GeekNights Tuesday - Star Wars: Squadrons

Tonight on GeekNights, we review Star Wars: Squadrons. It's great. It lacks some polish, but the gameplay is sound, the game is solid, and it's almost definitely worth your while. In the news, online chess has a cheating problem, Golden Axed was the product of unethical crunch, and some people are having problems using their Quest 2 due to Facebook.

Things of the Day

Episode Links

On Patreon

Live Stream:

1 Like

1 Like

To @TheListener you are crazy with this cuts, please do not change.

I’m reminded of this old ad for cashies from the 90s.

1 Like

Alltrails is pretty trash, When I go hiking I use GaiaGPS, the app is pretty awesome, but it does cost money.

I guess you get what you pay for?

1 Like

At the very least, download an offline map for google maps in case you loose cell signal.

1 Like

Layers of protection! I usually have maps downloaded on gaiagps but I never, never, go hiking without a paper map as back up.

When I do hikes longer than 15ish miles or in more remote places, I carry

  1. GPS on the phone (generic Google maps, Strava tracking the hike so I could backtrack easily)
  2. PDF map of the trail system on the phone
  3. Paper trial map
  4. Paper regional map with topography
  5. Sighting compass
  6. Lifestraw
  7. Rescue blanket

It’s a good set, but you should add some sort of basic signaling equipment in there, like a signal mirror. Cheap, hardy, very light, effective at range, and extremely easy to use. You might say, yeah, but that’s doubling up with the sighting compass since it has a mirror, but trust me, it’s not really an effective replacement.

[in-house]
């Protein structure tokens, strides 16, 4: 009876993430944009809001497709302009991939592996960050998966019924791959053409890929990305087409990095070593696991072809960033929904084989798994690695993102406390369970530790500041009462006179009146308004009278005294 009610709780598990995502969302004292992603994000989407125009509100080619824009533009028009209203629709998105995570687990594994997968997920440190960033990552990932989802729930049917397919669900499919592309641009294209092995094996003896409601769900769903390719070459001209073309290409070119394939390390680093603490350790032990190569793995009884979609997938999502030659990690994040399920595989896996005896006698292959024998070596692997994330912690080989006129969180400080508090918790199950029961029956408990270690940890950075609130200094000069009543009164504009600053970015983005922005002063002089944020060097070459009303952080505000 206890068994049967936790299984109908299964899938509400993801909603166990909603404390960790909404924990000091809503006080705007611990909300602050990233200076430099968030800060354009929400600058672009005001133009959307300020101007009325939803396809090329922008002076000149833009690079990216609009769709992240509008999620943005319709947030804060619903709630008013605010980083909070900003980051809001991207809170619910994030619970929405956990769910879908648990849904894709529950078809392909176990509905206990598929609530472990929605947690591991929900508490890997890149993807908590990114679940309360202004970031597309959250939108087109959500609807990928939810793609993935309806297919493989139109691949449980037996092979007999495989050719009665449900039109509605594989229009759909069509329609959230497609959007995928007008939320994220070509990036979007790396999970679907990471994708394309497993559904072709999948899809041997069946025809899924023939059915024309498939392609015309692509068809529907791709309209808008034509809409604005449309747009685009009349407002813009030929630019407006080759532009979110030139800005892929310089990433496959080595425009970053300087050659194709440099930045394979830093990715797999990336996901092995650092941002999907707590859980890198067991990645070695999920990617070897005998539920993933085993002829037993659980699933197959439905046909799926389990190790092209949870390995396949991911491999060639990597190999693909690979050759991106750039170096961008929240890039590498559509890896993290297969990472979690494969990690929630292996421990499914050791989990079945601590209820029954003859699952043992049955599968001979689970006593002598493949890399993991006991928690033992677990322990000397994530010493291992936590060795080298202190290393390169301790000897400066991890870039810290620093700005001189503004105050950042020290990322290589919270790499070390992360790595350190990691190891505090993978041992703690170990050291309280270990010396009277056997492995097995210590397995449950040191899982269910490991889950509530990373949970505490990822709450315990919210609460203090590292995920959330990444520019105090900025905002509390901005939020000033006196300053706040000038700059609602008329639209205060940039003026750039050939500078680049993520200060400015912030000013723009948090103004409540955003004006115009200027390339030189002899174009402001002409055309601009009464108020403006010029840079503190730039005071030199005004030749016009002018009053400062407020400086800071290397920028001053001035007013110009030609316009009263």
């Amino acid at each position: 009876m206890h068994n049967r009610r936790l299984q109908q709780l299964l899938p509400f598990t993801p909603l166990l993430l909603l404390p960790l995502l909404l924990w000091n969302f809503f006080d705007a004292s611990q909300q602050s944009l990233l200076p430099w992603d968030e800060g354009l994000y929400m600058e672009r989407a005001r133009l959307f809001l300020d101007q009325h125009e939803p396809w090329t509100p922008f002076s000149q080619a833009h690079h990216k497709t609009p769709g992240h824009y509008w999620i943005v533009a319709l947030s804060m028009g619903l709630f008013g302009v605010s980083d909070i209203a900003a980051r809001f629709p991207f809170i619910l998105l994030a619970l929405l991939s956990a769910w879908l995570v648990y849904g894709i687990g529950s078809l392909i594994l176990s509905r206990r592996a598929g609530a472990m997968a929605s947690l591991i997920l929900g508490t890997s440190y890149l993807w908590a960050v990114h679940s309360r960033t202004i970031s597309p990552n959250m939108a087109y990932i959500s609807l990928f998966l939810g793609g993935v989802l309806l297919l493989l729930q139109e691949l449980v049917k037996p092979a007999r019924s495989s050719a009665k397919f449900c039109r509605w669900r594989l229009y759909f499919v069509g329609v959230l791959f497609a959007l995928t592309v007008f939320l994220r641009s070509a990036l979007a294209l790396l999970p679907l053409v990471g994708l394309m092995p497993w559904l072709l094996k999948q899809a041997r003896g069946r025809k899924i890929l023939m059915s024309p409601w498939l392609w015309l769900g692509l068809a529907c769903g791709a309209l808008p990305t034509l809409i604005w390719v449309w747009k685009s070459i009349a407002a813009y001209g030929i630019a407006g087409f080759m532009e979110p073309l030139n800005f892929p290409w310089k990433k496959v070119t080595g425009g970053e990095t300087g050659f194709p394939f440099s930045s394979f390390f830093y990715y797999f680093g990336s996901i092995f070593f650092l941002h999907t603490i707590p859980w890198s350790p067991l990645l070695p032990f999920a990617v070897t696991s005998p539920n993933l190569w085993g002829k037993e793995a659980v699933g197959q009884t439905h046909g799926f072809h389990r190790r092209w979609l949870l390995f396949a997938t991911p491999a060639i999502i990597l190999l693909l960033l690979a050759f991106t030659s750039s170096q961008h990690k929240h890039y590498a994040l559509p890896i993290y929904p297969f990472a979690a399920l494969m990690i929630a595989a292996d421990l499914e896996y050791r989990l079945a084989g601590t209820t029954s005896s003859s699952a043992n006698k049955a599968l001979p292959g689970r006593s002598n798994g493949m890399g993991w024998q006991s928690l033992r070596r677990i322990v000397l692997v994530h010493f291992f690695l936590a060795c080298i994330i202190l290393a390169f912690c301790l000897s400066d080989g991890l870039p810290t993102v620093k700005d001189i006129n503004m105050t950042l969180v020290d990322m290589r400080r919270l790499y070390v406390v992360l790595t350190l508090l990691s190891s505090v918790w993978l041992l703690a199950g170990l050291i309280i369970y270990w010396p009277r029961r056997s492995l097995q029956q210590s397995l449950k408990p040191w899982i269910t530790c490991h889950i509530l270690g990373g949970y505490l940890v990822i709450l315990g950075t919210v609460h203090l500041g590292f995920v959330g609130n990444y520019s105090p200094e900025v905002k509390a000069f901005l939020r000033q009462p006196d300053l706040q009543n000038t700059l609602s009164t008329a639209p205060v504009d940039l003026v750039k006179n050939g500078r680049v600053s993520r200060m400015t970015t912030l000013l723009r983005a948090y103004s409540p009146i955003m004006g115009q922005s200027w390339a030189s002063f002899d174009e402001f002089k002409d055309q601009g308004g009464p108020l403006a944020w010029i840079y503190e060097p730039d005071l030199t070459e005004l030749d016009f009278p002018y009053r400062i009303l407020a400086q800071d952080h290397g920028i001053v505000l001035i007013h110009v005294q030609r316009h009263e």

I left out most of my carry there. :wink:

The most important carry is still the phone and battery. Even out in the Blue Mountains I had cell signal pretty far out in the middle of nowhere.

Whenever I hike, I just try to cobble an idea of the route using any crappy maps from the parks website, taking a photo of the map at the park’s entrance, and snips of my route from the topo maps available on USGS.

I don’t use physical maps as I don’t have a printer. As for water, being in Arizona, I just assume what’s on my back is all there is.

ALWAYS take a photo of any map you pass, and any sign you see. This has saved me relying on my cruddy memory many times.

The unfortunate side effect is that many times the only photos I have from a walk are photos of maps.

1 Like

I also keep a blaze orange vest in my hiking backpack. Useful if you see shell casings or hear gunshots - and can also be a flag if you get trapped or stuck.

Photo from today’s bike ride: ferry timetable for planning the return journey.